|Looking eastward toward the hemlocks across the bog from a spot near the O’loughlan parking lot, January 17, 2015.|
Eastern hemlock (Tsuga canadensis) is present primarily on the old O’loughlin, Fitzgerald, and Pitman-Atkins properties off of Gully Road. But at least as many hemlocks can be found on the private 25-acre Chapman property that sits between the Fitzgerald and Pitman-Atkins properties and the Old Dump on Gully Road. Hemlocks on that property can be found nearly up to the landfill behind the transfer station.
Hemlocks in this area are in danger of infestation by the Hemlock Woolly Adelgid (HWA) Adelges tsugae. Properties along the southern half of Skaneateles Lake have large infestations that threaten to destroy the hemlocks, which are common along both the lake and its tributaries. Aside from the aesthetic loss, this could have serious consequences for the water quality in the lake, which of course is the primary water source for the City of Syracuse.
|Hemlock Woolly Adelgid (HWA) infestations at Bahar Nature Preserve on the west shore of Skaneateles Lake (below Carpenter’s Falls) in Cayuga County.|
The HWA is native to both Asia where it feeds on five Asian Tsuga species and to western North America, where it feeds on western hemlock, Tsuga heterophylla, which is resistant to HWA because it evolved with the insect. But the fact that eastern hemlock also survives with little HWA damage when planted on the west coast, suggests that the HWA has predators in the west that are not present in the east. In fact HWA has many insect predators in the west, many of which have been tested for release in the east with some degree of success. One of the most abundant predators, which feeds only on adelgids was found to be Laricobius nigrinus, a small black beetle native to western North America. L. nigrinus from British Columbia were successfully introduced in the east, but were not tolerant of the cold northeastern climate. A strain of L. nigrinus from Idaho has since been released in the northeast with more success.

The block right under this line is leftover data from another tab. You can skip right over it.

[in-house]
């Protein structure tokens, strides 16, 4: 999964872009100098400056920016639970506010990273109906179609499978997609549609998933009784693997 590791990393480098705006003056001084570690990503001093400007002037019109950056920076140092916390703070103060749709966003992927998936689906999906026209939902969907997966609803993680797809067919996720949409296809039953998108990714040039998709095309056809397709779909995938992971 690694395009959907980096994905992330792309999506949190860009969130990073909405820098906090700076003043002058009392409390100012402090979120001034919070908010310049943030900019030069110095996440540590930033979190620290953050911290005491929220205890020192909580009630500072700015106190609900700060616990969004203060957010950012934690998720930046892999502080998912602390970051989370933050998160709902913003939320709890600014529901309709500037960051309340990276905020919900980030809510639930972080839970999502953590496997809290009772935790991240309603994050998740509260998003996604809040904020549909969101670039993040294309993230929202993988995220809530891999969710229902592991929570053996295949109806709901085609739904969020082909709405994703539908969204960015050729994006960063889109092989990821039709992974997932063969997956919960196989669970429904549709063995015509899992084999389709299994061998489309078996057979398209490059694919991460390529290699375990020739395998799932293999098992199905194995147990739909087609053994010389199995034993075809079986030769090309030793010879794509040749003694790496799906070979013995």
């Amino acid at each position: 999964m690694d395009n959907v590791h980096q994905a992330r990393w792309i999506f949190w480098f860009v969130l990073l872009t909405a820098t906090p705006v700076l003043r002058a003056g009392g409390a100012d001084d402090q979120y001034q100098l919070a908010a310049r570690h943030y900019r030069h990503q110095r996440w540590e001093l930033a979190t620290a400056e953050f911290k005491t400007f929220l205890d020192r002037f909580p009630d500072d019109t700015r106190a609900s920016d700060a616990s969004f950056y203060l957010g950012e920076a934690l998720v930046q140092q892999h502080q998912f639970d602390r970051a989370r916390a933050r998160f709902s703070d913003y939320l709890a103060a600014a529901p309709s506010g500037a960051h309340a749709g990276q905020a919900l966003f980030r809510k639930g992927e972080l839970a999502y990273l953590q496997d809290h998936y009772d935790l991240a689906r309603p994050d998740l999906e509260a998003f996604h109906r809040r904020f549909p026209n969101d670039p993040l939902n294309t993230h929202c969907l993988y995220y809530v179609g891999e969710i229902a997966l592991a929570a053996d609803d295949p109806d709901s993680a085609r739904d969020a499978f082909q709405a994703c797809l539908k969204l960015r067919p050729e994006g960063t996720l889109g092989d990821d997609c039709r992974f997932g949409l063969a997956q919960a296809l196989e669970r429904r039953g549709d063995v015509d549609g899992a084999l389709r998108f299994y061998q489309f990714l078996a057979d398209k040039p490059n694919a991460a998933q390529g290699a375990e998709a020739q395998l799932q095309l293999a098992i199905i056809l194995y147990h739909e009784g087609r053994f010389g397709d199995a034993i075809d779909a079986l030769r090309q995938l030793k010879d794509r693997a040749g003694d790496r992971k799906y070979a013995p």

Because the HWA can be transported from infested trees to healthy trees by birds and rodents, it is recommended that bird feeders not be placed near eastern hemlock trees.
- USDA Forest Service, Forest Health Technology Enterprise Team (20011) “Implementation and Status of Biological Control of the Hemlock Woolly Adelgid”
- New York Invasive Species Information, The New York Invasive Species Clearinghouse “Hemlock Woolly Adelgid (Adelges tsugae)”
- Current known infestations of Hemlock Woolly Adelgid in New York State
- Hemlock Woolly Adelgid threatens Cornell Plantations’ Natural Areas